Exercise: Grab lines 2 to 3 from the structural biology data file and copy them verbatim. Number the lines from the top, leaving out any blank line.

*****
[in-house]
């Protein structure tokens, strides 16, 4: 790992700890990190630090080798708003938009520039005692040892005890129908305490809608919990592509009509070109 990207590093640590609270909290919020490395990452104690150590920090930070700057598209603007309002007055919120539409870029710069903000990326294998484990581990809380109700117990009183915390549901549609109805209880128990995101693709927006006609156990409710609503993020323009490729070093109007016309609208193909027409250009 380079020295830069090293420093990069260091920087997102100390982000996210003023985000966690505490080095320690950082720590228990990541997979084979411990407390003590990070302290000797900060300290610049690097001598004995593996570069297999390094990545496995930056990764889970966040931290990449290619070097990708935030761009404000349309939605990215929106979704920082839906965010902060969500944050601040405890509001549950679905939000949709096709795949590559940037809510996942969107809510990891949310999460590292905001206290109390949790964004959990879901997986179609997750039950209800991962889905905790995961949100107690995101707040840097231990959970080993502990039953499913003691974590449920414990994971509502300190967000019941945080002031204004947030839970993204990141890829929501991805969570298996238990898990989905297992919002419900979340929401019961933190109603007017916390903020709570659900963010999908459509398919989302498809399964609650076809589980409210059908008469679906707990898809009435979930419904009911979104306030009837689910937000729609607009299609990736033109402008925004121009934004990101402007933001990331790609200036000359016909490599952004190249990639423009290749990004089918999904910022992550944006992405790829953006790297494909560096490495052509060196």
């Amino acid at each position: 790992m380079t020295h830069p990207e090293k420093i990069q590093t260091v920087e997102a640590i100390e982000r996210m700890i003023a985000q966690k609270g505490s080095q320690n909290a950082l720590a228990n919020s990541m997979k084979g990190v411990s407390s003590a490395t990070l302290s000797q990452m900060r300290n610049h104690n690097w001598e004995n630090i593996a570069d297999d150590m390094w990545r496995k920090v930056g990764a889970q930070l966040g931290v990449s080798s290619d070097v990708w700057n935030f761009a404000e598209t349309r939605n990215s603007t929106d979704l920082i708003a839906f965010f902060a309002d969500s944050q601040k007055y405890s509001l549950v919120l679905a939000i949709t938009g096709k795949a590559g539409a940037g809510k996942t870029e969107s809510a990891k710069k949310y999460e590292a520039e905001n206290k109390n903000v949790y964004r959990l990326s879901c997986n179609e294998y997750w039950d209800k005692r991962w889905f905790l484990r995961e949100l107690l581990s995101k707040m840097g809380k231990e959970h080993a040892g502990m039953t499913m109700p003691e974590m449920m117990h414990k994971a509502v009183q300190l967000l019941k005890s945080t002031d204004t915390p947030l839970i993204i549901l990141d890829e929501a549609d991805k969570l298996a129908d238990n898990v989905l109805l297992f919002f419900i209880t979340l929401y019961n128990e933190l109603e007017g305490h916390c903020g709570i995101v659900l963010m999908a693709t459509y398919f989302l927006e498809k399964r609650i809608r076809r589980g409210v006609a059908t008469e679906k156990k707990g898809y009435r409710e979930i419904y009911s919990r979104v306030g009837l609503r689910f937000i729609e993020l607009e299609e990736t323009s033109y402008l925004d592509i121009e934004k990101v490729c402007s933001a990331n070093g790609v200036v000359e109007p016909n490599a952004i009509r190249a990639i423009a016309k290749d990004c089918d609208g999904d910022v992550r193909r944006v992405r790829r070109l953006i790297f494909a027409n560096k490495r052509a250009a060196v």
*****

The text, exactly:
């Protein structure tokens, strides 16, 4: 790992700890990190630090080798708003938009520039005692040892005890129908305490809608919990592509009509070109 990207590093640590609270909290919020490395990452104690150590920090930070700057598209603007309002007055919120539409870029710069903000990326294998484990581990809380109700117990009183915390549901549609109805209880128990995101693709927006006609156990409710609503993020323009490729070093109007016309609208193909027409250009 380079020295830069090293420093990069260091920087997102100390982000996210003023985000966690505490080095320690950082720590228990990541997979084979411990407390003590990070302290000797900060300290610049690097001598004995593996570069297999390094990545496995930056990764889970966040931290990449290619070097990708935030761009404000349309939605990215929106979704920082839906965010902060969500944050601040405890509001549950679905939000949709096709795949590559940037809510996942969107809510990891949310999460590292905001206290109390949790964004959990879901997986179609997750039950209800991962889905905790995961949100107690995101707040840097231990959970080993502990039953499913003691974590449920414990994971509502300190967000019941945080002031204004947030839970993204990141890829929501991805969570298996238990898990989905297992919002419900979340929401019961933190109603007017916390903020709570659900963010999908459509398919989302498809399964609650076809589980409210059908008469679906707990898809009435979930419904009911979104306030009837689910937000729609607009299609990736033109402008925004121009934004990101402007933001990331790609200036000359016909490599952004190249990639423009290749990004089918999904910022992550944006992405790829953006790297494909560096490495052509060196």
């Amino acid at each position: 790992m380079t020295h830069p990207e090293k420093i990069q590093t260091v920087e997102a640590i100390e982000r996210m700890i003023a985000q966690k609270g505490s080095q320690n909290a950082l720590a228990n919020s990541m997979k084979g990190v411990s407390s003590a490395t990070l302290s000797q990452m900060r300290n610049h104690n690097w001598e004995n630090i593996a570069d297999d150590m390094w990545r496995k920090v930056g990764a889970q930070l966040g931290v990449s080798s290619d070097v990708w700057n935030f761009a404000e598209t349309r939605n990215s603007t929106d979704l920082i708003a839906f965010f902060a309002d969500s944050q601040k007055y405890s509001l549950v919120l679905a939000i949709t938009g096709k795949a590559g539409a940037g809510k996942t870029e969107s809510a990891k710069k949310y999460e590292a520039e905001n206290k109390n903000v949790y964004r959990l990326s879901c997986n179609e294998y997750w039950d209800k005692r991962w889905f905790l484990r995961e949100l107690l581990s995101k707040m840097g809380k231990e959970h080993a040892g502990m039953t499913m109700p003691e974590m449920m117990h414990k994971a509502v009183q300190l967000l019941k005890s945080t002031d204004t915390p947030l839970i993204i549901l990141d890829e929501a549609d991805k969570l298996a129908d238990n898990v989905l109805l297992f919002f419900i209880t979340l929401y019961n128990e933190l109603e007017g305490h916390c903020g709570i995101v659900l963010m999908a693709t459509y398919f989302l927006e498809k399964r609650i809608r076809r589980g409210v006609a059908t008469e679906k156990k707990g898809y009435r409710e979930i419904y009911s919990r979104v306030g009837l609503r689910f937000i729609e993020l607009e299609e990736t323009s033109y402008l925004d592509i121009e934004k990101v490729c402007s933001a990331n070093g790609v200036v000359e109007p016909n490599a952004i009509r190249a990639i423009a016309k290749d990004c089918d609208g999904d910022v992550r193909r944006v992405r790829r070109l953006i790297f494909a027409n560096k490495r052509a250009a060196v």